Republicans on Wednesday blocked the Senate from starting debate on a voting rights bill named after the late Rep. John Lewis (D-Ga.), marking the latest setback for Democrats in their push for new elections legislation.
Senators voted 50-49 on whether to bring up the bill, falling short of the 60 votes needed to move forward. Vice President Harris presided over part of the vote. Senate Majority Leader Charles Schumer (D-N.Y.) voted no, a procedural step that lets him bring the bill back up in the future for another vote.
All Senate Democrats except Manchin introduced the bill in October to update the 1965 Voting Rights Act (VRA) to strengthen sections that were gutted by the Supreme Court’s 2013 Shelby County v. Holder decision, which focused on Section 5 of the VRA and its required Justice Department preclearance before some states could change voting laws, and this year’s Brnovich v. Democratic National Committee decision, which advocates believe weakened Section 2, which is focused on racially targeted voting policies.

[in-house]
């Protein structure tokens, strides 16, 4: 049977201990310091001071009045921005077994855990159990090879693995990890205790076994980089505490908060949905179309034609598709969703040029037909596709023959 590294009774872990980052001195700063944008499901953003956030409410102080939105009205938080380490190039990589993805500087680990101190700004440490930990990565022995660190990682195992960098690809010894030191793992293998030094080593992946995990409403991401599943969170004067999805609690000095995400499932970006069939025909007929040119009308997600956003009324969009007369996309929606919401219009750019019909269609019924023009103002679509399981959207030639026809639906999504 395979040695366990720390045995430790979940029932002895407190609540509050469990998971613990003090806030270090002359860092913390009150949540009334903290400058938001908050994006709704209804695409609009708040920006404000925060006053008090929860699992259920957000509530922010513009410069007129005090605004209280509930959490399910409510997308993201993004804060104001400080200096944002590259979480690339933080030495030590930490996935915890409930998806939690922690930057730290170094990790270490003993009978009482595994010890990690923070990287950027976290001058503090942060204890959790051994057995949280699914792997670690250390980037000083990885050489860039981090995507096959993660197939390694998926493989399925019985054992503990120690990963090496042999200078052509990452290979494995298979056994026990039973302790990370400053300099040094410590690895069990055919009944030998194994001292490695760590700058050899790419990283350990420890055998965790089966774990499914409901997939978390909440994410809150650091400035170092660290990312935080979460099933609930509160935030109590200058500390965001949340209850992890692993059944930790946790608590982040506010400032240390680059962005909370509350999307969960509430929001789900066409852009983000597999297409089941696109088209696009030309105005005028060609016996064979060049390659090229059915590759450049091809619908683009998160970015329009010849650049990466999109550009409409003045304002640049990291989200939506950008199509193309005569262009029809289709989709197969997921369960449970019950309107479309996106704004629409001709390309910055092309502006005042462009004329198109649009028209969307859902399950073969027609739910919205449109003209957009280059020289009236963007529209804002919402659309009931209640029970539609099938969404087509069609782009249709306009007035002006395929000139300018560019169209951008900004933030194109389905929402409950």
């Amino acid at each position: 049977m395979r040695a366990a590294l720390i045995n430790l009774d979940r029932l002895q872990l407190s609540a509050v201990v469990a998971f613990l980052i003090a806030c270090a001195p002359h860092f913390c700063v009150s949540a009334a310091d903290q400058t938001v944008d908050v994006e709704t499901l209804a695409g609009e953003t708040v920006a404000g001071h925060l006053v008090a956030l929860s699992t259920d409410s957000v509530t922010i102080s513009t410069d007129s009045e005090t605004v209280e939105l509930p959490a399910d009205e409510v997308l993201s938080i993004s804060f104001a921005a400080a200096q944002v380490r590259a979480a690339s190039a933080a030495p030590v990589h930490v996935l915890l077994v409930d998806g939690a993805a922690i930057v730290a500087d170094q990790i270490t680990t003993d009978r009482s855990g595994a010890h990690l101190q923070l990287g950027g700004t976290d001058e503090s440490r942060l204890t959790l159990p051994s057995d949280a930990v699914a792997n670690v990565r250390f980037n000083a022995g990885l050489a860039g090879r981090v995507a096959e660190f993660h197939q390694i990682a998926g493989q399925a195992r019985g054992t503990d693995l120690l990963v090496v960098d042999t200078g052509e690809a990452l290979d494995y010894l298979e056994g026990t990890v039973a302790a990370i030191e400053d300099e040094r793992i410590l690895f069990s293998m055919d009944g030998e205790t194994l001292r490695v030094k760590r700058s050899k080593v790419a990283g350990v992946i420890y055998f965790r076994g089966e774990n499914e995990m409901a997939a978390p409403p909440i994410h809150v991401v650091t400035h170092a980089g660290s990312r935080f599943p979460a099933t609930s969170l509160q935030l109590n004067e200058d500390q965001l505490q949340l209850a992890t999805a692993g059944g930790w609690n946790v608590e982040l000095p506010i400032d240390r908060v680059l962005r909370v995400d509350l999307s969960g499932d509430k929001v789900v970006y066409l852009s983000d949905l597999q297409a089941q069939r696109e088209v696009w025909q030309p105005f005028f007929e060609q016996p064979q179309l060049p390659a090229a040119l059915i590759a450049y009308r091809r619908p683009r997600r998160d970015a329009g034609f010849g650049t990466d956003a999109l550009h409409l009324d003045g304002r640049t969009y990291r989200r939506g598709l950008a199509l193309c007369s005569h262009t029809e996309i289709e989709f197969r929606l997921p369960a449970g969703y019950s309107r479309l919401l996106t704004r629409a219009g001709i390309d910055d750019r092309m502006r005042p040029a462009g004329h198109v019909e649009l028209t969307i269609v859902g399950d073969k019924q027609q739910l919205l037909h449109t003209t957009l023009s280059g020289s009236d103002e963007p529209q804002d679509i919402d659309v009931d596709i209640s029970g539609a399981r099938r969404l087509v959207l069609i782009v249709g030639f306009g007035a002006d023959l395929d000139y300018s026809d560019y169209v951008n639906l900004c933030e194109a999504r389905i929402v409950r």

The revised bill that Republicans blocked on Wednesday includes changes such as what factors courts can consider when determining if Section 2 of the VRA has been violated. The bill also drops a requirement for localities with growing minority populations to get preclearance for changes on offering food or drinks to people waiting in line to vote. The change has been included under the earlier version of the bill’s new requirement for “practice-based” preclearance.
ARTICLE: PAUL MURDOCH
MANAGING EDITOR: CARSON CHOATE
PHOTO CREDITS: USA TODAY
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